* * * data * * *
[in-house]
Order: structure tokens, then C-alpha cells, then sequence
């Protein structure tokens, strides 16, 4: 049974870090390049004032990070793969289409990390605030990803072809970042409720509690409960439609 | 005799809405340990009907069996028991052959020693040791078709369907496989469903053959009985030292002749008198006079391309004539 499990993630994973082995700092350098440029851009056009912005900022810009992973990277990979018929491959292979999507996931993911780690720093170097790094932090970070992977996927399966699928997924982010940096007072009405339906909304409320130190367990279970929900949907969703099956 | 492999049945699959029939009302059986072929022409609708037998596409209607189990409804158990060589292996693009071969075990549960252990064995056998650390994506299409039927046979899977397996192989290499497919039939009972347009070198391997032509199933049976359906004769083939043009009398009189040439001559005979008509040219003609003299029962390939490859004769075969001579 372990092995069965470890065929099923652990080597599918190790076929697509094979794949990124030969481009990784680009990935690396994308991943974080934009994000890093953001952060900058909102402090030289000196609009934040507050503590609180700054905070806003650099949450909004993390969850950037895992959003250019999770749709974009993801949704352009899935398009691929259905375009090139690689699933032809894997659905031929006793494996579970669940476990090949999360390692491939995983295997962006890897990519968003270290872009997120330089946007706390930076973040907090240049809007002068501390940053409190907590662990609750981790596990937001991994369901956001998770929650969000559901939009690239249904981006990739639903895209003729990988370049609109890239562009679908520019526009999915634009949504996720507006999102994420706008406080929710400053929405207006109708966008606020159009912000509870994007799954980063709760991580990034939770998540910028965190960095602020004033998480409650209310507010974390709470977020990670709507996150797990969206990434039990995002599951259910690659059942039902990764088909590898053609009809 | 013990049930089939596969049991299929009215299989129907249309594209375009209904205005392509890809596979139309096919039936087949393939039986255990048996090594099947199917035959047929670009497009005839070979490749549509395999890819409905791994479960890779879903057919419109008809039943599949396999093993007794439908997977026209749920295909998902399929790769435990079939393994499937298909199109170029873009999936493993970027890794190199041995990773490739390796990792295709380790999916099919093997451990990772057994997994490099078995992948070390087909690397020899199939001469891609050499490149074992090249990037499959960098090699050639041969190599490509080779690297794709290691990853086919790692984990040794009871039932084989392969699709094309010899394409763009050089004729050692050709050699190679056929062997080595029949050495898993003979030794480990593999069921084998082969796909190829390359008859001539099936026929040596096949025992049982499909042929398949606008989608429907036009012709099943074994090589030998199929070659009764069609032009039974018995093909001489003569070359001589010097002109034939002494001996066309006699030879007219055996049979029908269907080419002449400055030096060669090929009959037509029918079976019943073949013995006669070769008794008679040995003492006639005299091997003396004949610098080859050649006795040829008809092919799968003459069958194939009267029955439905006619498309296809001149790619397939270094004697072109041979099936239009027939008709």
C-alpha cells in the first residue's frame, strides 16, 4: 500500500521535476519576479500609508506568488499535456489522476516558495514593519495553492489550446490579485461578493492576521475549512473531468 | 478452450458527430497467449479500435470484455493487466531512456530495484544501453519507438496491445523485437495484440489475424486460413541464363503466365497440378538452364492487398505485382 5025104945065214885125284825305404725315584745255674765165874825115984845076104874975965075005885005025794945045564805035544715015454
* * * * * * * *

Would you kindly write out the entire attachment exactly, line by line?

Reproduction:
[in-house]
Order: structure tokens, then C-alpha cells, then sequence
């Protein structure tokens, strides 16, 4: 049974870090390049004032990070793969289409990390605030990803072809970042409720509690409960439609 | 005799809405340990009907069996028991052959020693040791078709369907496989469903053959009985030292002749008198006079391309004539 499990993630994973082995700092350098440029851009056009912005900022810009992973990277990979018929491959292979999507996931993911780690720093170097790094932090970070992977996927399966699928997924982010940096007072009405339906909304409320130190367990279970929900949907969703099956 | 492999049945699959029939009302059986072929022409609708037998596409209607189990409804158990060589292996693009071969075990549960252990064995056998650390994506299409039927046979899977397996192989290499497919039939009972347009070198391997032509199933049976359906004769083939043009009398009189040439001559005979008509040219003609003299029962390939490859004769075969001579 372990092995069965470890065929099923652990080597599918190790076929697509094979794949990124030969481009990784680009990935690396994308991943974080934009994000890093953001952060900058909102402090030289000196609009934040507050503590609180700054905070806003650099949450909004993390969850950037895992959003250019999770749709974009993801949704352009899935398009691929259905375009090139690689699933032809894997659905031929006793494996579970669940476990090949999360390692491939995983295997962006890897990519968003270290872009997120330089946007706390930076973040907090240049809007002068501390940053409190907590662990609750981790596990937001991994369901956001998770929650969000559901939009690239249904981006990739639903895209003729990988370049609109890239562009679908520019526009999915634009949504996720507006999102994420706008406080929710400053929405207006109708966008606020159009912000509870994007799954980063709760991580990034939770998540910028965190960095602020004033998480409650209310507010974390709470977020990670709507996150797990969206990434039990995002599951259910690659059942039902990764088909590898053609009809 | 013990049930089939596969049991299929009215299989129907249309594209375009209904205005392509890809596979139309096919039936087949393939039986255990048996090594099947199917035959047929670009497009005839070979490749549509395999890819409905791994479960890779879903057919419109008809039943599949396999093993007794439908997977026209749920295909998902399929790769435990079939393994499937298909199109170029873009999936493993970027890794190199041995990773490739390796990792295709380790999916099919093997451990990772057994997994490099078995992948070390087909690397020899199939001469891609050499490149074992090249990037499959960098090699050639041969190599490509080779690297794709290691990853086919790692984990040794009871039932084989392969699709094309010899394409763009050089004729050692050709050699190679056929062997080595029949050495898993003979030794480990593999069921084998082969796909190829390359008859001539099936026929040596096949025992049982499909042929398949606008989608429907036009012709099943074994090589030998199929070659009764069609032009039974018995093909001489003569070359001589010097002109034939002494001996066309006699030879007219055996049979029908269907080419002449400055030096060669090929009959037509029918079976019943073949013995006669070769008794008679040995003492006639005299091997003396004949610098080859050649006795040829008809092919799968003459069958194939009267029955439905006619498309296809001149790619397939270094004697072109041979099936239009027939008709």
C-alpha cells in the first residue's frame, strides 16, 4: 500500500521535476519576479500609508506568488499535456489522476516558495514593519495553492489550446490579485461578493492576521475549512473531468 | 478452450458527430497467449479500435470484455493487466531512456530495484544501453519507438496491445523485437495484440489475424486460413541464363503466365497440378538452364492487398505485382 5025104945065214885125284825305404725315584745255674765165874825115984845076104874975965075005885005025794945045564805035544715015454